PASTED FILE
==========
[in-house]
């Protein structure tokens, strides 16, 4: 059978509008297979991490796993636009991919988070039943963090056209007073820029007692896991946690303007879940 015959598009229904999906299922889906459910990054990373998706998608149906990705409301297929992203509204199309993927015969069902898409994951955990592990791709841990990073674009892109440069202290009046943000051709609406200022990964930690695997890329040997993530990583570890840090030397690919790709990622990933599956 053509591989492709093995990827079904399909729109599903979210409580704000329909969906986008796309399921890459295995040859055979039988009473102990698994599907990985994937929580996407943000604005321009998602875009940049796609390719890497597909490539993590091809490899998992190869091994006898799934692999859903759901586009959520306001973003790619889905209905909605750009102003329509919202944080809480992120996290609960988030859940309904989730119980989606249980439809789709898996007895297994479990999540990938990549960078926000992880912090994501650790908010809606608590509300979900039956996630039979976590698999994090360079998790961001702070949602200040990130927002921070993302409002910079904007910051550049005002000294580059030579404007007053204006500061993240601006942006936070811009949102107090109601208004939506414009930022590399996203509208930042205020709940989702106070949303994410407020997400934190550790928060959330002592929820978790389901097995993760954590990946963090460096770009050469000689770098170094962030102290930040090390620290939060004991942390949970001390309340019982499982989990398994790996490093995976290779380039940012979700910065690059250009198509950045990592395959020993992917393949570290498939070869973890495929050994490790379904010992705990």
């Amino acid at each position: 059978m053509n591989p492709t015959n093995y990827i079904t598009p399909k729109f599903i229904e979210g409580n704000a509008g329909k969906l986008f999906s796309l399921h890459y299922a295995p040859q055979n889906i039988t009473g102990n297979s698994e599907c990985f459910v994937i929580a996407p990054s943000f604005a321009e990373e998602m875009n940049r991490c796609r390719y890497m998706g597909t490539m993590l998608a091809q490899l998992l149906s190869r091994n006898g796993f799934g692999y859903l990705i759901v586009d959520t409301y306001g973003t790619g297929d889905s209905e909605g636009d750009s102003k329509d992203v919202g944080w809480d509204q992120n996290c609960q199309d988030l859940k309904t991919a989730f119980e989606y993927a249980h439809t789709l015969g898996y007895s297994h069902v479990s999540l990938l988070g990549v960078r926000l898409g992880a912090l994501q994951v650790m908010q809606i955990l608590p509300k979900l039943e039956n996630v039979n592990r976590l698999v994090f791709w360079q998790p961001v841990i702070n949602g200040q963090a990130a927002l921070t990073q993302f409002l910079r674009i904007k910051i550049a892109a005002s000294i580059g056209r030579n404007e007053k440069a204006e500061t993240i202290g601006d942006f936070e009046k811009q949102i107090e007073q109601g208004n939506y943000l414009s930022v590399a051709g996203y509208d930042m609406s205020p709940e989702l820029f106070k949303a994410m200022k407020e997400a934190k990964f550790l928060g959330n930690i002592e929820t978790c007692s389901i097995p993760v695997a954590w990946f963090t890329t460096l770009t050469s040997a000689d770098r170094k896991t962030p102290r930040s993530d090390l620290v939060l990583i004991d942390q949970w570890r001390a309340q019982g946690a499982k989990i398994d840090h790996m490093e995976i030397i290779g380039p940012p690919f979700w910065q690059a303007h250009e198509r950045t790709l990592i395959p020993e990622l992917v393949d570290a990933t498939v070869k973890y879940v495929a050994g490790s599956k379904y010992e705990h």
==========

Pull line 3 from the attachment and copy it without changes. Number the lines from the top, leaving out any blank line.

């Amino acid at each position: 059978m053509n591989p492709t015959n093995y990827i079904t598009p399909k729109f599903i229904e979210g409580n704000a509008g329909k969906l986008f999906s796309l399921h890459y299922a295995p040859q055979n889906i039988t009473g102990n297979s698994e599907c990985f459910v994937i929580a996407p990054s943000f604005a321009e990373e998602m875009n940049r991490c796609r390719y890497m998706g597909t490539m993590l998608a091809q490899l998992l149906s190869r091994n006898g796993f799934g692999y859903l990705i759901v586009d959520t409301y306001g973003t790619g297929d889905s209905e909605g636009d750009s102003k329509d992203v919202g944080w809480d509204q992120n996290c609960q199309d988030l859940k309904t991919a989730f119980e989606y993927a249980h439809t789709l015969g898996y007895s297994h069902v479990s999540l990938l988070g990549v960078r926000l898409g992880a912090l994501q994951v650790m908010q809606i955990l608590p509300k979900l039943e039956n996630v039979n592990r976590l698999v994090f791709w360079q998790p961001v841990i702070n949602g200040q963090a990130a927002l921070t990073q993302f409002l910079r674009i904007k910051i550049a892109a005002s000294i580059g056209r030579n404007e007053k440069a204006e500061t993240i202290g601006d942006f936070e009046k811009q949102i107090e007073q109601g208004n939506y943000l414009s930022v590399a051709g996203y509208d930042m609406s205020p709940e989702l820029f106070k949303a994410m200022k407020e997400a934190k990964f550790l928060g959330n930690i002592e929820t978790c007692s389901i097995p993760v695997a954590w990946f963090t890329t460096l770009t050469s040997a000689d770098r170094k896991t962030p102290r930040s993530d090390l620290v939060l990583i004991d942390q949970w570890r001390a309340q019982g946690a499982k989990i398994d840090h790996m490093e995976i030397i290779g380039p940012p690919f979700w910065q690059a303007h250009e198509r950045t790709l990592i395959p020993e990622l992917v393949d570290a990933t498939v070869k973890y879940v495929a050994g490790s599956k379904y010992e705990h």